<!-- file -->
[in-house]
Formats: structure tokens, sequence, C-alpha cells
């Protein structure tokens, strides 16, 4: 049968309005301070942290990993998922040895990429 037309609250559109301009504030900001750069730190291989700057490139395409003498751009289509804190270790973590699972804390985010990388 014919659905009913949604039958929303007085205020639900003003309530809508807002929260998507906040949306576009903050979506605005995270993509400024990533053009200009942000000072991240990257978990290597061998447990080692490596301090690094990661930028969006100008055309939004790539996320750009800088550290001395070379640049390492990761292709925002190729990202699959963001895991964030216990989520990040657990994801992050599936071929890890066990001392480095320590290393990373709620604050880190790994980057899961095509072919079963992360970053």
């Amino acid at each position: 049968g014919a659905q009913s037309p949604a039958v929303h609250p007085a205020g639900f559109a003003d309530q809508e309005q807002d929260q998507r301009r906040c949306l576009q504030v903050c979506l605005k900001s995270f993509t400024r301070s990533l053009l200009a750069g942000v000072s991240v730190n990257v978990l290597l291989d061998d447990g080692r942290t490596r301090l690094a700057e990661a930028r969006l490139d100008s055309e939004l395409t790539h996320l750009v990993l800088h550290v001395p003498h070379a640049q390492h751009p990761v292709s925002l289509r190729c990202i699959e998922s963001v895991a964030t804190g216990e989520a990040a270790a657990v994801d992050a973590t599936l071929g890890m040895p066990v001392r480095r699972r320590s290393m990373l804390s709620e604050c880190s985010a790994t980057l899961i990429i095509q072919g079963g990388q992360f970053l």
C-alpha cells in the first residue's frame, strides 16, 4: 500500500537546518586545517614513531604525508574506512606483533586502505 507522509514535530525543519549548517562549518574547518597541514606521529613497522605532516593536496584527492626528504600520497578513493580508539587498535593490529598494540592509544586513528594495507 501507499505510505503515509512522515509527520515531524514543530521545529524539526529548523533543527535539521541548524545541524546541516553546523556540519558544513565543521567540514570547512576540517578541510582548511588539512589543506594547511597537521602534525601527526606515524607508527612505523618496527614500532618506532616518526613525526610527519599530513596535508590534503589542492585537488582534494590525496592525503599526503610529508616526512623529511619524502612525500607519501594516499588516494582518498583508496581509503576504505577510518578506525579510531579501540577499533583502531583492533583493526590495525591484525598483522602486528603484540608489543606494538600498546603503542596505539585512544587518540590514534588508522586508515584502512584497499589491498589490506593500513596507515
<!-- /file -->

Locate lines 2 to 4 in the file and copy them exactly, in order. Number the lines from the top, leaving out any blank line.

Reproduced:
Formats: structure tokens, sequence, C-alpha cells
């Protein structure tokens, strides 16, 4: 049968309005301070942290990993998922040895990429 037309609250559109301009504030900001750069730190291989700057490139395409003498751009289509804190270790973590699972804390985010990388 014919659905009913949604039958929303007085205020639900003003309530809508807002929260998507906040949306576009903050979506605005995270993509400024990533053009200009942000000072991240990257978990290597061998447990080692490596301090690094990661930028969006100008055309939004790539996320750009800088550290001395070379640049390492990761292709925002190729990202699959963001895991964030216990989520990040657990994801992050599936071929890890066990001392480095320590290393990373709620604050880190790994980057899961095509072919079963992360970053």
């Amino acid at each position: 049968g014919a659905q009913s037309p949604a039958v929303h609250p007085a205020g639900f559109a003003d309530q809508e309005q807002d929260q998507r301009r906040c949306l576009q504030v903050c979506l605005k900001s995270f993509t400024r301070s990533l053009l200009a750069g942000v000072s991240v730190n990257v978990l290597l291989d061998d447990g080692r942290t490596r301090l690094a700057e990661a930028r969006l490139d100008s055309e939004l395409t790539h996320l750009v990993l800088h550290v001395p003498h070379a640049q390492h751009p990761v292709s925002l289509r190729c990202i699959e998922s963001v895991a964030t804190g216990e989520a990040a270790a657990v994801d992050a973590t599936l071929g890890m040895p066990v001392r480095r699972r320590s290393m990373l804390s709620e604050c880190s985010a790994t980057l899961i990429i095509q072919g079963g990388q992360f970053l």